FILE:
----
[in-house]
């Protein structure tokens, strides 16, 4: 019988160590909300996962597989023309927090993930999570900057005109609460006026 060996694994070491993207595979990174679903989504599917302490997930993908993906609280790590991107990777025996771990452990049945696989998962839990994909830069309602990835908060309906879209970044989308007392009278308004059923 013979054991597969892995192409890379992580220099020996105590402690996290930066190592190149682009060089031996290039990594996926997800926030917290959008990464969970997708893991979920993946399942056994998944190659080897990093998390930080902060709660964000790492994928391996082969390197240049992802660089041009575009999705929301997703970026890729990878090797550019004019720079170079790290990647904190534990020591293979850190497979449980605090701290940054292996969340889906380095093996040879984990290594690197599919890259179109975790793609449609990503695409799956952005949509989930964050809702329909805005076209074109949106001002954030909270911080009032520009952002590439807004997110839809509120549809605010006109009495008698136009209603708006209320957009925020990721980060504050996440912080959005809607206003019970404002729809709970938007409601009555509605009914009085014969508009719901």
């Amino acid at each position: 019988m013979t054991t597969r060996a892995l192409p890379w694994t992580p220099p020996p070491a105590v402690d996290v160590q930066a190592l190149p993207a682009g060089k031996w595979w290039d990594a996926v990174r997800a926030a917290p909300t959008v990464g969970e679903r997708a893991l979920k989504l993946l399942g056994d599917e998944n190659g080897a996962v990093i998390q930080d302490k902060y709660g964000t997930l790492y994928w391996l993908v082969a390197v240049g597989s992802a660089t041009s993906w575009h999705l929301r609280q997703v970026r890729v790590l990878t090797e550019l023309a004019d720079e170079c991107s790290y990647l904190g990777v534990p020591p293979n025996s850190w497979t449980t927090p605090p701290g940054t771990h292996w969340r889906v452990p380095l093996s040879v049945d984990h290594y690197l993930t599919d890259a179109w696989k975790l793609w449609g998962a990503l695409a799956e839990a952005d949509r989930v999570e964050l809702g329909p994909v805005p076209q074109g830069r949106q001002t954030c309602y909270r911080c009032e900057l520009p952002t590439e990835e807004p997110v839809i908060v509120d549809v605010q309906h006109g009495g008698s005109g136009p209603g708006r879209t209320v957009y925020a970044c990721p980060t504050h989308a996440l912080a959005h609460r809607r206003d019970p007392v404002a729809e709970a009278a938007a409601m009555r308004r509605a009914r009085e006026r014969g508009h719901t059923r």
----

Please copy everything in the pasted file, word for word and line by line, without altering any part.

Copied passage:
[in-house]
């Protein structure tokens, strides 16, 4: 019988160590909300996962597989023309927090993930999570900057005109609460006026 060996694994070491993207595979990174679903989504599917302490997930993908993906609280790590991107990777025996771990452990049945696989998962839990994909830069309602990835908060309906879209970044989308007392009278308004059923 013979054991597969892995192409890379992580220099020996105590402690996290930066190592190149682009060089031996290039990594996926997800926030917290959008990464969970997708893991979920993946399942056994998944190659080897990093998390930080902060709660964000790492994928391996082969390197240049992802660089041009575009999705929301997703970026890729990878090797550019004019720079170079790290990647904190534990020591293979850190497979449980605090701290940054292996969340889906380095093996040879984990290594690197599919890259179109975790793609449609990503695409799956952005949509989930964050809702329909805005076209074109949106001002954030909270911080009032520009952002590439807004997110839809509120549809605010006109009495008698136009209603708006209320957009925020990721980060504050996440912080959005809607206003019970404002729809709970938007409601009555509605009914009085014969508009719901």
């Amino acid at each position: 019988m013979t054991t597969r060996a892995l192409p890379w694994t992580p220099p020996p070491a105590v402690d996290v160590q930066a190592l190149p993207a682009g060089k031996w595979w290039d990594a996926v990174r997800a926030a917290p909300t959008v990464g969970e679903r997708a893991l979920k989504l993946l399942g056994d599917e998944n190659g080897a996962v990093i998390q930080d302490k902060y709660g964000t997930l790492y994928w391996l993908v082969a390197v240049g597989s992802a660089t041009s993906w575009h999705l929301r609280q997703v970026r890729v790590l990878t090797e550019l023309a004019d720079e170079c991107s790290y990647l904190g990777v534990p020591p293979n025996s850190w497979t449980t927090p605090p701290g940054t771990h292996w969340r889906v452990p380095l093996s040879v049945d984990h290594y690197l993930t599919d890259a179109w696989k975790l793609w449609g998962a990503l695409a799956e839990a952005d949509r989930v999570e964050l809702g329909p994909v805005p076209q074109g830069r949106q001002t954030c309602y909270r911080c009032e900057l520009p952002t590439e990835e807004p997110v839809i908060v509120d549809v605010q309906h006109g009495g008698s005109g136009p209603g708006r879209t209320v957009y925020a970044c990721p980060t504050h989308a996440l912080a959005h609460r809607r206003d019970p007392v404002a729809e709970a009278a938007a409601m009555r308004r509605a009914r009085e006026r014969g508009h719901t059923r």